None of this is to argue against a belief in no afterlife. I just have absolutely nothing that helps me understand what happens to consciousness at death. All life is a constant steam of consciousness interrupted by sleep. How can a living conscious being conceive of a permanent cessation of consciousness? What explanation can make it more understandable?

Totally on board with this one. I've even tried imagining non-existence (which, of course, is a self-defeating exercise, though it's generated some ... interesting sensations).

At an emotional level, it does drive a sometimes compelling desire to think that there has to be something more than, eternity of nothing > born > live > die > eternity of nothing, but it's unresolved what that may be.

Unfortunately, while you have the wherewithal to understand that this isn't proof of an afterlife, trillions of people over the course of humanity's time here have succumbed to the wishful thinking that it is.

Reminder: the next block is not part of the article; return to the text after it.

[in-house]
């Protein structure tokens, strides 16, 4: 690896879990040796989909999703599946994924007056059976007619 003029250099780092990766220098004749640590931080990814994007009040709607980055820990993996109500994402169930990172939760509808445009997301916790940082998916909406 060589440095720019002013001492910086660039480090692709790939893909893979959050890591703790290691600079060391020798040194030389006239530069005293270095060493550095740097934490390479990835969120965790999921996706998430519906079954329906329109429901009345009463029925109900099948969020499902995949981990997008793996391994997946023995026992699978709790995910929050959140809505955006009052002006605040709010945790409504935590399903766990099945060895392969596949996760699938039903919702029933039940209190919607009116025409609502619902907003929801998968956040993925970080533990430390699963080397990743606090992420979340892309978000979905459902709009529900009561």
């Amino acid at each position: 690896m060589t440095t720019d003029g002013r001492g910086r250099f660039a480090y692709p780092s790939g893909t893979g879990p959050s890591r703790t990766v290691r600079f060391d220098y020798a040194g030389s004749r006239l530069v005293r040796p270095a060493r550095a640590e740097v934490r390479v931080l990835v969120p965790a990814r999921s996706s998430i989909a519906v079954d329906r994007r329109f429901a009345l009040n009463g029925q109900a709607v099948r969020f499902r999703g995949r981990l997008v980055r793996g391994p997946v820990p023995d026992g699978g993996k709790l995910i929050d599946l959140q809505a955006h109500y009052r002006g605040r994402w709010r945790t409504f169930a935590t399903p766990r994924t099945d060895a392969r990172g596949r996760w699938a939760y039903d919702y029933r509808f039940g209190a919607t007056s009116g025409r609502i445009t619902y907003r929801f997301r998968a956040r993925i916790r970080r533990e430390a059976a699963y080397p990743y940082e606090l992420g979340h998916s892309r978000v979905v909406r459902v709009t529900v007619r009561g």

That seems a little high to me. Was that a typo, exaggeration, or do you actually have some source for that number?
I cannot write in English, because of the treacherous spelling. When I am reading, I only hear it and am unable to remember what the written word looks like."
"Albert Einstein

http://www.twainquotes.com... , http://thewritecorner.wordpress.com... , http://www.onlinecollegecourses.com...
1Devilsadvocate
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6/28/2013 5:02:02 PM
Posted: 3 years ago
Sorry, I didn't realize that I double posted, but isn't the site supposed to not allow double posts?